A report outlining the cost of wholesaling services from Telstra's fixed line business has claimed that companies like iiNet, Optus and TPG are getting a better deal from Telstra Wholesale than what Telstra Retail is getting.
As first spotted by Communications Day, the Telstra Economic Model report (PDF) was recently submitted to the Australian Competition and Consumer Commission (ACCC). It outlined costs charged to Telstra retailers and wholesalers for the second half of the 2012 financial year for fixed line products, including Public Switched Telephone Network (PSTN), Unconditioned Local Loop Services (ULLS), Local Sharing Services (LLS) and wholesale line rental.
The report stated that, where internet service providers (ISPs) have to wholesale an entire service from Telstra, such as a voice line or voice and ADSL, it tends to be more expensive, up to 36 percent more expensive between the two quarters. But ULLS, where carriers can use their own equipment in a Telstra exchange, the rates are much lower than what Telstra charges its retail units, with ISPs charged between 28.6 percent and 24.3 percent less than Telstra. LLS has an even better deal, with carriers paying approximately 79 percent less in the half year.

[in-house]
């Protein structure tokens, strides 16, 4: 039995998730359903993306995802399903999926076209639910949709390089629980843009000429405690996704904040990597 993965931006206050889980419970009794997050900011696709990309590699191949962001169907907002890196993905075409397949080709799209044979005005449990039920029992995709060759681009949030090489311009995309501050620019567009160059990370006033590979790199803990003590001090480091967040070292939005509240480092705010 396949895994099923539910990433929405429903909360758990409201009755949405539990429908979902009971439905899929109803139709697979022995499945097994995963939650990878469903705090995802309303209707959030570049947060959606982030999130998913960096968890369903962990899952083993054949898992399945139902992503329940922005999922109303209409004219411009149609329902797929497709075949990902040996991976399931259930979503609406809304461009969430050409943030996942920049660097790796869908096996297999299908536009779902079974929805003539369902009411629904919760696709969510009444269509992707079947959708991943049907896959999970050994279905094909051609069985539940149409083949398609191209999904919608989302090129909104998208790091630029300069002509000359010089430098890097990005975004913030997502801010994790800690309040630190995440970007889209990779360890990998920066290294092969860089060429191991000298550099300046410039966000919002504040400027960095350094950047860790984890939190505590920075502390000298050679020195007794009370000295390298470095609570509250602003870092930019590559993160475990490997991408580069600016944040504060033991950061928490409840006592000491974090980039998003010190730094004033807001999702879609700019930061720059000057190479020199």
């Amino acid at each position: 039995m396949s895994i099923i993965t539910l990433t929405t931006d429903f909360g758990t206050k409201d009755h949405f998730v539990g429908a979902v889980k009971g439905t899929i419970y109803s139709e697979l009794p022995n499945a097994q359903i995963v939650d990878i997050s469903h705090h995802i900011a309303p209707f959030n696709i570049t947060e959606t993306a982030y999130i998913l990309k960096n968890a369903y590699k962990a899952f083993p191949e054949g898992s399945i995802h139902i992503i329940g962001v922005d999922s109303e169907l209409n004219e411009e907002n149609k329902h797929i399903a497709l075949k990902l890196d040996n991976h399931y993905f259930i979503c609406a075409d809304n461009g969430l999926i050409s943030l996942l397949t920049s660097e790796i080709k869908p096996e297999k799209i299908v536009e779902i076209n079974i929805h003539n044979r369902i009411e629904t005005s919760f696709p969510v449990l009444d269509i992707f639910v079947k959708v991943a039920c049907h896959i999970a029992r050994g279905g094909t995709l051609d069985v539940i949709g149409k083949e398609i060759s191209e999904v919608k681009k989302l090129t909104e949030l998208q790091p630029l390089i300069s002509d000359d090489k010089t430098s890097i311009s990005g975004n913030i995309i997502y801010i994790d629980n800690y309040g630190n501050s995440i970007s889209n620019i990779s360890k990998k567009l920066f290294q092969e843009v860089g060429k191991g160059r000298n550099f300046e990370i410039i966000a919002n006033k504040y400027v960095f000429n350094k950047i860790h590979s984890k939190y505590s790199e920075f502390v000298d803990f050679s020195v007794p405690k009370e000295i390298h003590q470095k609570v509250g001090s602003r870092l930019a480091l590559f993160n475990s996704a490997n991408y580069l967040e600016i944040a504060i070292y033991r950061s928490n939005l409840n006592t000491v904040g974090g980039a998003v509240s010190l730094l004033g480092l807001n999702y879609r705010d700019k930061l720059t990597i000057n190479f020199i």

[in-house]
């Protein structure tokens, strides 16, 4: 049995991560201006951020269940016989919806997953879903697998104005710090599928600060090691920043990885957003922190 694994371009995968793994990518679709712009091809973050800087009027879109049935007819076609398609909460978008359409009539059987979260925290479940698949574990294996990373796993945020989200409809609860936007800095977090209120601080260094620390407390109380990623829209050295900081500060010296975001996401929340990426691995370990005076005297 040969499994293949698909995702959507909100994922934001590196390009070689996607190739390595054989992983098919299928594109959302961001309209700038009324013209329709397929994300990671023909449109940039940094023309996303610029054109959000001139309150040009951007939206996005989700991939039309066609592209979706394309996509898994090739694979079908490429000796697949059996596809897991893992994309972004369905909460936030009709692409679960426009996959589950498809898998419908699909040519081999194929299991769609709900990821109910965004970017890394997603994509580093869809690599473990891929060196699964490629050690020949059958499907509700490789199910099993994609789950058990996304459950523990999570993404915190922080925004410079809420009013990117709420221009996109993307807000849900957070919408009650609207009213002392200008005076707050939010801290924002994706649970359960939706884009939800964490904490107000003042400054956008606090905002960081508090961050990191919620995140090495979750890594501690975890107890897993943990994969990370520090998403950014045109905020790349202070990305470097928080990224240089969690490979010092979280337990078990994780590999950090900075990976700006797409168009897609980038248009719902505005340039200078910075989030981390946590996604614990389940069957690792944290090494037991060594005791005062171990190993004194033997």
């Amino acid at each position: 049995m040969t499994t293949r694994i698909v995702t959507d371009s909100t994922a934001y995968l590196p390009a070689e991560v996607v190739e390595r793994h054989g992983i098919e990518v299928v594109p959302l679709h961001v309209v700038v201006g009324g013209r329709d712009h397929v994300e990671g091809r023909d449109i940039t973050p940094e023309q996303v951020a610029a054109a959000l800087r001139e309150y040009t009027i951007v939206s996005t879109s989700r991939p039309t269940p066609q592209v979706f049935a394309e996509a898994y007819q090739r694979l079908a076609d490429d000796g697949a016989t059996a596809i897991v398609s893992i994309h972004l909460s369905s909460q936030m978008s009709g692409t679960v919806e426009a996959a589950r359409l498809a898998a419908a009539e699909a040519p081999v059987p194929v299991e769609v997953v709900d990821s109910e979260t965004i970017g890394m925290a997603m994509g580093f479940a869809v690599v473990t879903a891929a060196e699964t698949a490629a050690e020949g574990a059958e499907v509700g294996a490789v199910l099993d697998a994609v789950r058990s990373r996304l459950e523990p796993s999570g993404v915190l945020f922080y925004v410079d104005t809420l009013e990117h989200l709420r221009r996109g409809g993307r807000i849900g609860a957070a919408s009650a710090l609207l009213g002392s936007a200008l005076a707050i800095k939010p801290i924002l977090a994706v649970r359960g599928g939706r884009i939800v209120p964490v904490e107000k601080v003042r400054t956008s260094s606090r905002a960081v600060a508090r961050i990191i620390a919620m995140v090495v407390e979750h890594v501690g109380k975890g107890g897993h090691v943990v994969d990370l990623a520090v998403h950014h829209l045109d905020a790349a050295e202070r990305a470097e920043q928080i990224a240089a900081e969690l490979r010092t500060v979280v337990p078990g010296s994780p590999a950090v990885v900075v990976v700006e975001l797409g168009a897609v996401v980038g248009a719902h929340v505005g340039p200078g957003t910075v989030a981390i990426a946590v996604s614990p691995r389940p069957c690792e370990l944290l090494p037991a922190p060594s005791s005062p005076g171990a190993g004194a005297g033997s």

"Overall, Telstra is treating wholesale customers more favourably than Telstra's own retail business units. While Telstra's retail business units are treated more favourably for most resale services, wholesale customers are treated much more favourably for PSTN OTA, ULLS and LSS," the report stated.
The report goes on to state that, because iiNet's services are mostly LLS and ULLS — making up 65 percent of its services — charging iiNet more for wholesale ADSL is offset.
"While their public reporting does not distinguish whether LSS or ULLS are employed to provide the on-net services, either would more than offset any perceived unfavourable terms for the [wholesale ADSL] services."
Telstra's price differences for wholesale ADSL, which is generally only taken up by ISPs in areas where it is not affordable or they cannot deploy DSLAM equipment, has long been a sticking point for iiNet. CEO Michael Malone last year said a decline in the number of subscribers in regional Australia was the direct result of Telstra wholesale charging more to ISPs than BigPond charges to retail customers in those areas.
For all the howls of protest, for now, off-net is here to stay. As the National Broadband Network (NBN) rolls out, it is becoming much tougher for ISPs to decide whether it is worthwhile to roll-out DSLAM equipment that will become redundant once the NBN is in place, meaning that they will still need to wholesale services direct from Telstra in those areas.